Have you had your gallbladder removed? Do you have symptoms of an unhealthy gallbladder such as pain in upper right abdomen after eating a fatty meal, diarrhea, loss of appetite, nausea? I commonly see clients in my nutrition practice who answer “yes” to these questions.
Your gallbladder plays a key role in your nutritional health, and it’s not a silent player as many might think. It works in tandem with the liver and stores the bile created by the liver. Healthy bile flow is the rock star here as it’s important in protecting gut integrity, promoting detoxification, and ensuring the digestion and absorption of dietary fat and fat-soluble vitamins such as A, D, E and K. So, if you’ve had your gallbladder removed, suffer from symptoms of an unhealthy gallbladder or just want to eat to protect your gallbladder, then keep reading.
First, it’s essential to eat a nutrient-dense diet to keep your gallbladder healthy. It’s no surprise that an organ that does so much for your digestion and absorption of nutrients thrives on a whole-food nutrition plan.
The three nutritional pillars to help maintain a healthy gallbladder and avoid gallstones include: eating foods high in fiber, eating fresh foods with the most vitamins and minerals, and watching your dietary fat intake. Additional strategies that will support a healthy gallbladder are eating fewer refined carbohydrates, less refined sugar and avoiding unhealthy fats.
To dive deeper into the first two pillars of fiber and vitamins, do your best to “eat the rainbow.” A nutrition plan loaded with fruits and vegetables will bring abundant health to your gallbladder. Fruits and vegetables boost the gallbladder’s function and lowers inflammation because they are low in fat, and bring loads of vitamins, minerals, and fiber. A few stars are bell peppers, tomatoes, beets and citrus fruits, but don’t limit solely to these as it’s always beneficial to include a variety. Also, don’t put all your focus on just fruit, eat more vegetables than fruit. Even if your gallbladder was removed, you still want to focus on fruits, vegetables and fiber.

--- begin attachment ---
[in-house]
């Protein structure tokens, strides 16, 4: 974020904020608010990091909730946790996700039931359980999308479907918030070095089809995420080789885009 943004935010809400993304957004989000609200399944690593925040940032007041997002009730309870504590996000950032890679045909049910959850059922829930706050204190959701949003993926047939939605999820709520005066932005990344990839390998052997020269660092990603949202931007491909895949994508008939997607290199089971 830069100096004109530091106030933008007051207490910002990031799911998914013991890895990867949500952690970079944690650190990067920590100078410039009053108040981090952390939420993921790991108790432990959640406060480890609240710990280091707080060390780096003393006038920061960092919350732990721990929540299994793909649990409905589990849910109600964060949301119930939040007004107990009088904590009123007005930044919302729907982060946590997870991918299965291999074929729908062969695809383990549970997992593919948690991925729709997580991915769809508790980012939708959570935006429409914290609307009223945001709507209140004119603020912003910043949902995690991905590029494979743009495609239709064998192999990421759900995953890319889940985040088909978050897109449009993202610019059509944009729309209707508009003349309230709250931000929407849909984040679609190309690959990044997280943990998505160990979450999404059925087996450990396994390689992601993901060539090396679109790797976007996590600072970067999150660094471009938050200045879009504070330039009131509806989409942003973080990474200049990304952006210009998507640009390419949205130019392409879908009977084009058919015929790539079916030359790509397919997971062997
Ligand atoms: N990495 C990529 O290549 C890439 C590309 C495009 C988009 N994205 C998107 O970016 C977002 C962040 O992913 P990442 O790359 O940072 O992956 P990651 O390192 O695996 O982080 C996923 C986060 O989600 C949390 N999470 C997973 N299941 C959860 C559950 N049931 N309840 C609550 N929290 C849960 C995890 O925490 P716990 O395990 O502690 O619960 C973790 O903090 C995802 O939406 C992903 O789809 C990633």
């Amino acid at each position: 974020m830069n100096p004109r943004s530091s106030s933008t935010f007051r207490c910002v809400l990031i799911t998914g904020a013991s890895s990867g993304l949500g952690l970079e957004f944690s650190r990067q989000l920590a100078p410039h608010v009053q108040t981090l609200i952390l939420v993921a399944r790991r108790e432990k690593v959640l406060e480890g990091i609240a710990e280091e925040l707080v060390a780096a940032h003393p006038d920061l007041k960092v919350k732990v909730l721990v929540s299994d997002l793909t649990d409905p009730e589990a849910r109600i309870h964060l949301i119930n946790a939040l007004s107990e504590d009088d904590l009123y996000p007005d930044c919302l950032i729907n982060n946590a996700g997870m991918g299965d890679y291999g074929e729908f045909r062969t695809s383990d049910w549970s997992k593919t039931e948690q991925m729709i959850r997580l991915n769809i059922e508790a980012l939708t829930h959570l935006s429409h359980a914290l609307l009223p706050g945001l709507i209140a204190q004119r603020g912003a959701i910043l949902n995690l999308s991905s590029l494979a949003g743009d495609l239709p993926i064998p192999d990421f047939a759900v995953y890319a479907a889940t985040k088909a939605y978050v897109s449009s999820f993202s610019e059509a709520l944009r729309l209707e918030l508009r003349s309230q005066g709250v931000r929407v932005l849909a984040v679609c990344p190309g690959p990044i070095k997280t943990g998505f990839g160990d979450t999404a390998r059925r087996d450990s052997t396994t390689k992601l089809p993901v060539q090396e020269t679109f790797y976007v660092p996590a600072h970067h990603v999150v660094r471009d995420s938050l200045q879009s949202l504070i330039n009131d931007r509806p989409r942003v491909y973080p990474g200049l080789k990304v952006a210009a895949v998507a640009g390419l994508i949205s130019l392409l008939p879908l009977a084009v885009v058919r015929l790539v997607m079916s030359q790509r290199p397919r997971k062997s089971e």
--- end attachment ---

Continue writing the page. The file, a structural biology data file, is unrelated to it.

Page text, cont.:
Let’s move on to the third pillar, reducing your dietary fat intake. Foods such as fatty meats and dairy tend to negatively impact an unhealthy gallbladder. Lowering your fat intake will help boost the health of your gallbladder or improve your digestion if you no longer have a gallbladder. It’s helpful to focus on lower fat plant-based proteins such beans paired with brown rice, nuts, lentils and quinoa.
If your gallbladder has been removed, decreasing your dietary fat usually improves symptoms. Even the healthiest fatty fish such as salmon, isn’t a great choice. As well as other greasy, fried or processed foods, cream sauces and gravies, red meat, pork and full-fat dairy should be avoided. You may also want to discuss supplement options (such as ox bile) with your medical practitioner to assist your body in handling higher fat meals.
Focusing on nutrition to support a healthy gallbladder is a great way to improve your digestion and in return your health. The gallbladder plays a vital role in the digestion and absorption of fat, which impacts your brains health, metabolism and weight. This small yet important organ doesn’t get the recognition it deserves in maintaining a healthy digestive system, let’s change that.
Fran Sutherlin, RD, MS is a local registered dietitian, specializing in using digestive wellness to prevent or manage chronic disease. She has a master’s degree in nutrition, is a personal health coach, speaker, and owner of Sustainable Nutrition. She can be reached at 970-444-2122 or firstname.lastname@example.org.